Question 13.— A. draws a bill to the order of a bank, and C. endorses it in order that A. may be able to negotiate it with the banks. The bank discounts the bill, which is dishonoured at maturity and duly protested.

(1)   Can the bank recover from C.?

(2)   Can the bank's endorsee recover from C.? Answer.—The principle involved in this question is a very important one, and as it was presented to us by two or three correspondents we thought it best to obtain an opinion from Mr. Lash, which is as follows:

The impression derived from the various cases upon the subject, on a first reading, is that the cases are in conflict, and that the result of the whole is that the payee of a promissory note or the drawer of a bill of exchange cannot under any circumstances maintain an action against an endorser founded upon the instrument itself; but a more careful reading of the authorities will show that no such absolute rule can be deduced from them, and that, properly construed, the cases are not really in conflict, and that, although some remarks of some judges in some cases would appear to conflict with the decision in other cases, yet the decisions in all the cases and the principles embodied in those decisions are fairly reconcilable. The following rules or statements of the law are clearly laid down:

(1)   That, in the absence of evidence to the contrary, the liabilities inter se of the maker and endorsers of a note, or the drawer, acceptor and endorsers of a bill, must be determined according to the ordinary principles of the law merchant, whereby the drawer and acceptor of a bill, or the maker and first endorser of a note, are liable to the subsequent endorsers.

(2)   That the whole circumstances attendant upon the making, issue and transference of a bill or note may be legitimately referred to for the purpose of ascertaining the true relation to each other of the parties who put their signatures upon it, either as makers, acceptors, drawers or endorsers, and reasonable inferences derived from these circumstances are admitted to the effect of qualifying, altering, or even inverting the relative liabilities which the law merchant would otherwise assign to them.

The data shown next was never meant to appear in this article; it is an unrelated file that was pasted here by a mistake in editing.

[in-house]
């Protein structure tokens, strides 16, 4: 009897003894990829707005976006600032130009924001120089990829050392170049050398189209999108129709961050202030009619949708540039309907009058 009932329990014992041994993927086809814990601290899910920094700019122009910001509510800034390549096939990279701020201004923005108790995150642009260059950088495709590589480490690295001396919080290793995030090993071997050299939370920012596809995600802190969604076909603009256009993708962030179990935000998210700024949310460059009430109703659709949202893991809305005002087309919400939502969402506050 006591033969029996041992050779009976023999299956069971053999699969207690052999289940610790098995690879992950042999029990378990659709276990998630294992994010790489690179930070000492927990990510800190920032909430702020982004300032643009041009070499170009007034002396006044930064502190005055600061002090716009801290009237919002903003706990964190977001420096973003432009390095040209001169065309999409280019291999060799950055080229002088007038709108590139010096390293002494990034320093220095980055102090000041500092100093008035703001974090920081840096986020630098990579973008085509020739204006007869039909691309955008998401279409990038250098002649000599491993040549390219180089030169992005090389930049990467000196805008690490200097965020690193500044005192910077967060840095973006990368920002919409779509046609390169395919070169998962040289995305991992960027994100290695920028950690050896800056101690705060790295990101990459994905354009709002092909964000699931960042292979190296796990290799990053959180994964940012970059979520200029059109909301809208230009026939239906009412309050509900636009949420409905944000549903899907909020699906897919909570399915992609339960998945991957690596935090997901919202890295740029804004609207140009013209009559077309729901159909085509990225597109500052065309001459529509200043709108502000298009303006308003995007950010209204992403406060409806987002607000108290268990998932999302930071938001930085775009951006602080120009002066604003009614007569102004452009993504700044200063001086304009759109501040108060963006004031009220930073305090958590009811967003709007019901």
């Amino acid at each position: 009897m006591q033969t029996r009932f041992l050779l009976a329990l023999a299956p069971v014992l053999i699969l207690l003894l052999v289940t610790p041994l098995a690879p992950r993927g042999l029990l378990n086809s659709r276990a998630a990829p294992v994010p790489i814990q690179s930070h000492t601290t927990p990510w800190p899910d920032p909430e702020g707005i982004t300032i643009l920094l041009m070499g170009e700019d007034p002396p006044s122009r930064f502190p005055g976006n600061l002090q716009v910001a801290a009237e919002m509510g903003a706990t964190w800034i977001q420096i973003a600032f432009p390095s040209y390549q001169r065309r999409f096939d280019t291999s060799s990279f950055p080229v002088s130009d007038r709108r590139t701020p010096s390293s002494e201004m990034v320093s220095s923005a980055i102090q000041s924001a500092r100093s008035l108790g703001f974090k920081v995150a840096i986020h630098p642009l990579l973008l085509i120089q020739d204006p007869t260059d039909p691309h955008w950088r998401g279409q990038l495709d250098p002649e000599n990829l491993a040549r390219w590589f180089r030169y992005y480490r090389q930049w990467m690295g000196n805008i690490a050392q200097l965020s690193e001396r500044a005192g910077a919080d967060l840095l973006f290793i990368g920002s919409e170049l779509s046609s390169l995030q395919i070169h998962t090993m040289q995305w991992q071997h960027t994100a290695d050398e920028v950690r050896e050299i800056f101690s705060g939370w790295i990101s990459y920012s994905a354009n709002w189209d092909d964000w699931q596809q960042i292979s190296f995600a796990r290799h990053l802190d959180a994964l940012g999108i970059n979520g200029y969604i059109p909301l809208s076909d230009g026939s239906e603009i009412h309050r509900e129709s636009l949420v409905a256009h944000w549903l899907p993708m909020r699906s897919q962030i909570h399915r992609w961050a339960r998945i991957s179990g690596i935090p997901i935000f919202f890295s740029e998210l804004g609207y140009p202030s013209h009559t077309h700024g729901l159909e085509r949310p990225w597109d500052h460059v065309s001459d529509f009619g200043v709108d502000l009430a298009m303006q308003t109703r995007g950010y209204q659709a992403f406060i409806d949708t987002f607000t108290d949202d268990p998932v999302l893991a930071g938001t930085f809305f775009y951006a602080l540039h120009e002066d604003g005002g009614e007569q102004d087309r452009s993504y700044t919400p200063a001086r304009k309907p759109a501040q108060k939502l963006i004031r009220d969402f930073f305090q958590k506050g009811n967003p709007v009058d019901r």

(3)   That the circumstances attendant upon the making, issue and transference of a bill or note may be shown in evidence for the purpose referred to, whether the action be upon the bill or note itself, or upon a collateral agreement between the parties.

Section 56 of the Bills of Exchange Act declares that " Where a person signs a bill otherwise than as a drawer or acceptor, he thereby incurs the liabilities of an endorser to a holder in due course, and is subject to all the provisions of this act respecting endorsers."

By section 88 it is provided that the provisions of the act relating to bills of exchange apply with the necessary modifications to promissory notes, the maker of the note being deemed to correspond with the drawer of an accepted bill payable to the drawer's order.

By section 29 a holder in due course is defined to be a holder who has taken a bill, complete and regular on the face of it, under the following conditions, viz.: (a) That he became the holder of it before it was overdue and without notice that it had been previously dishonoured, if such was the fact; (b) That he took the bill in good faith and for value, and that at the time the bill was negotiated to him he had no notice of any defect in the title of the person who negotiated it.

Sub-section (g) of section 2 of the Act declares that "The expression 'holder' means the payee or endorser of a bill or note who is in possession of it, or the bearer thereof."

Referring to the question asked, and assuming that the attendant circumstances were duly proven, and that the bank discounted the bill in due course, the answer is that the bank can recover from C. Assuming also that the bank's endorsee becomes a holder in due course, the answer is that he can recover from C. In order to make the bank's title or that of its endorsee technically regular, the bank, being named as payee of the bill, should endorse it without recourse, although it is by no means clear that this is necessary.

Under the attendant circumstances C. would be an endorser; the bank or its endorsee would be a holder in due course within the definition of section 2, sub-section (g), and section 29 of the Act; and under section 56 C, if not technically an endorser, would be liable as an endorser, and be subject to the provisions of the act respecting endorsers. Although, if the attendant circumstances be clearly shown, and the true relation to each other of the parties who put their signatures upon the bill be thereby ascertained, the payee would be entitled to recover against an endorser, yet the practice of discounting bills drawn like the one referred to in the question should be discouraged, as, owing to death, defective memory and false swearing and other reasons, it may not be possible for the bank to prove all the circumstances necessary to enable it to maintain the action, and before discounting a bill the bank should see that it is so drawn that if an action be brought upon it it will not be necessary to do more than prove the signatures so as to establish, prima facie at all events, the liability of the parties proceeded against.

For convenience of future reference the following cases are noted, all of which have been considered in connection with the foregoing: Steele v. McKinlay, L. E. 5 A. C. 754; Wilkinson v. Unwin, L. E. 7 Q. B. Div. 636; McDonald v. Whitfield, L. E. 8 A. C. 733; Bishop v. Hayward, 4 T. E. 470; Wilders v. Stevens, 15 M. & W. 208; Smith v. Marsack, 6 Q. B. Reports 486; Morris v. Walker, 15 Q. B. Reports 589; West v. Bown, 3 IT. C. Q. B. 290; Ayr Plough Co. v. Wallace, 21 S. C. E. 256; Duthie v. Essery, 22 Ont. A. E. 191; Pegg v. Howlett, 28 0. E. 473; Robertson v. Davis, 27 S. C. E. 571; Wells v. McCarthy, 10 Man. L. E. 639; Watson v. Harvie, 10 Man. L. E. 641.